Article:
You’ll want clones taken from mothers with strong cell walls and high carbohydrate levels. Use nutrients that have a high percentage of calcium to help bind cell walls and increase the density of carbohydrates. These carbohydrates, plus water stored in the clone, will be used to produce roots.

Stay away from nitrogen-rich nutrients which cause a plant to grow rapidly, giving a plant thin cell walls and a lower density of carbohydrates.

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What are the best nutrients for growing cannabis?

Mother plants have a life cycle, just like all living beings. Even with meticulous care, your favorite mother plant will show diminishing returns over time. The clones taken will grow with less vigor, produce lower-grade cannabis, and leave you reminiscing of better days.

This can take anywhere from a year to several years. It’s a good idea to store seeds from plants you’re currently growing so that when the time comes, you’ll be ready to start over with the same genetics you love.

This post was originally published on May 11, 2018. It was most recently updated on February 27, 2020.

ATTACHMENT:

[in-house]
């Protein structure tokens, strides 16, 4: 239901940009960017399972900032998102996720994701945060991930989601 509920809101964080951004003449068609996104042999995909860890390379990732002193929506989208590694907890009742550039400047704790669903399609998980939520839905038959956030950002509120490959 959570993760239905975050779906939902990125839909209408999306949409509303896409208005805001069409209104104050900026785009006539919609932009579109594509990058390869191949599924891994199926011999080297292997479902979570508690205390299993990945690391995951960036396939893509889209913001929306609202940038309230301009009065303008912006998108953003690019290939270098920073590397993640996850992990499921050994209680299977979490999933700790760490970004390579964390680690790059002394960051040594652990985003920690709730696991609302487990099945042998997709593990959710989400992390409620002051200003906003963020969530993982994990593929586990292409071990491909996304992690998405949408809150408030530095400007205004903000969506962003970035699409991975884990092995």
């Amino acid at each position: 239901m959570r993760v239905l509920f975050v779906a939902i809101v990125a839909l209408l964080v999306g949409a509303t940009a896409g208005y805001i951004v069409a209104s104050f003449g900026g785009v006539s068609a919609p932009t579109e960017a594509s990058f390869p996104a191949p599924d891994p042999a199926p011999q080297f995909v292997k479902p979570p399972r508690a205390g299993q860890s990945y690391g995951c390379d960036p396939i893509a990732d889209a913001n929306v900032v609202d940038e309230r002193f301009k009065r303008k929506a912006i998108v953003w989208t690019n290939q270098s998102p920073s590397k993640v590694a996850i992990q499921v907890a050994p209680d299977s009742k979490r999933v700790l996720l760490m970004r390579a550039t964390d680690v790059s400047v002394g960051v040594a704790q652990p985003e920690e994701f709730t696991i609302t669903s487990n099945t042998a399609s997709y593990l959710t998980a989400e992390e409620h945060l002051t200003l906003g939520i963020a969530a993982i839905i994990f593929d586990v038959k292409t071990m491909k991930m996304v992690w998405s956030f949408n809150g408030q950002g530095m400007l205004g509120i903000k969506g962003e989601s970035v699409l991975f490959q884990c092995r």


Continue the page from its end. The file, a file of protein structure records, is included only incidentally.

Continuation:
Trevor Hennings's Bio Image

Trevor Hennings

Trevor is a freelance writer and photographer. He has spent years in California working in the cannabis industry.

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  • les

    A bit of misinformation there.. clones can be taking from clones for years, there are clone only strains out there that are 20th generation clones. And when mother plants have been used for a long time, they are replaced with a clone.

  • elLYI

    So, how do you keep the mother plant in the flowering stage so long? Particularly, the autoflowering mothers?

    • A. Grower

      You cant have an auto flowering mother plant. A mother plant would be kept in veg growth.

    • TWalker

      Exactly! The one piece of information that is most most important and I came here looking for isn’t here! How do you keep a plant going for years??? Do you keep her in veg through light cycles (over 12 hours) are keeping her in flower??? I assume she is kept in veg by light cycle who knows?

      • Jen -The Chili Head-

        Keep her in the veggie cycle. 18/6, 24/0, etc., whatever you prefer, just don’t let her get more than 10hrs of darkness. As I’m sure you know, keeping a female in 12hrs without light will trigger buds to grow (unless it’s an auto-flower). You definitely don’t want bud growth if you’re trying to keep her as a mother. Hope this helps! Happy Growing 🌿